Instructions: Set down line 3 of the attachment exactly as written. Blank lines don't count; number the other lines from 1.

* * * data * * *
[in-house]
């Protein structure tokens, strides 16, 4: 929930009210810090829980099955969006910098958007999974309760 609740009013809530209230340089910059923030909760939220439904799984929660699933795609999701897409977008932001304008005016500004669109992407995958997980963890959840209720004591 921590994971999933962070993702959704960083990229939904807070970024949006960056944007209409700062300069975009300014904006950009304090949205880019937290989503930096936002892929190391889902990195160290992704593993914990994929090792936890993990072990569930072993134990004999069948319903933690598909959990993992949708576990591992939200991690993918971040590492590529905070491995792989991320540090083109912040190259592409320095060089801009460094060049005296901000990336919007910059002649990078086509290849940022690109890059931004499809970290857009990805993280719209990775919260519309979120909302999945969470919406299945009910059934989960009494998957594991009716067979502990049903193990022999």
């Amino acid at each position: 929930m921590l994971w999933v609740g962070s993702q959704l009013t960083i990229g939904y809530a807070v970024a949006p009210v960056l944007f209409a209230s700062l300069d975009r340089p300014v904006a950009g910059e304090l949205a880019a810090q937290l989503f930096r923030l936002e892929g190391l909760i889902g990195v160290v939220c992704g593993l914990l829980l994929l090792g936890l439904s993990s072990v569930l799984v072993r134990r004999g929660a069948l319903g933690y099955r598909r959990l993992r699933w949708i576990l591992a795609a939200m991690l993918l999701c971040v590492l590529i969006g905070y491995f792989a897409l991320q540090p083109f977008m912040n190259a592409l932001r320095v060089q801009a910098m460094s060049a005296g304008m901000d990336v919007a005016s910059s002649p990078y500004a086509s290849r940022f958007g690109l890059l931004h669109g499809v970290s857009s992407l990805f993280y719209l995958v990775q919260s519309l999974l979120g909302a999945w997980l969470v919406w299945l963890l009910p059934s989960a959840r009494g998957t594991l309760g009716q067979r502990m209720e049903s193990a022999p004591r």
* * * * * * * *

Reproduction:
């Amino acid at each position: 929930m921590l994971w999933v609740g962070s993702q959704l009013t960083i990229g939904y809530a807070v970024a949006p009210v960056l944007f209409a209230s700062l300069d975009r340089p300014v904006a950009g910059e304090l949205a880019a810090q937290l989503f930096r923030l936002e892929g190391l909760i889902g990195v160290v939220c992704g593993l914990l829980l994929l090792g936890l439904s993990s072990v569930l799984v072993r134990r004999g929660a069948l319903g933690y099955r598909r959990l993992r699933w949708i576990l591992a795609a939200m991690l993918l999701c971040v590492l590529i969006g905070y491995f792989a897409l991320q540090p083109f977008m912040n190259a592409l932001r320095v060089q801009a910098m460094s060049a005296g304008m901000d990336v919007a005016s910059s002649p990078y500004a086509s290849r940022f958007g690109l890059l931004h669109g499809v970290s857009s992407l990805f993280y719209l995958v990775q919260s519309l999974l979120g909302a999945w997980l969470v919406w299945l963890l009910p059934s989960a959840r009494g998957t594991l309760g009716q067979r502990m209720e049903s193990a022999p004591r």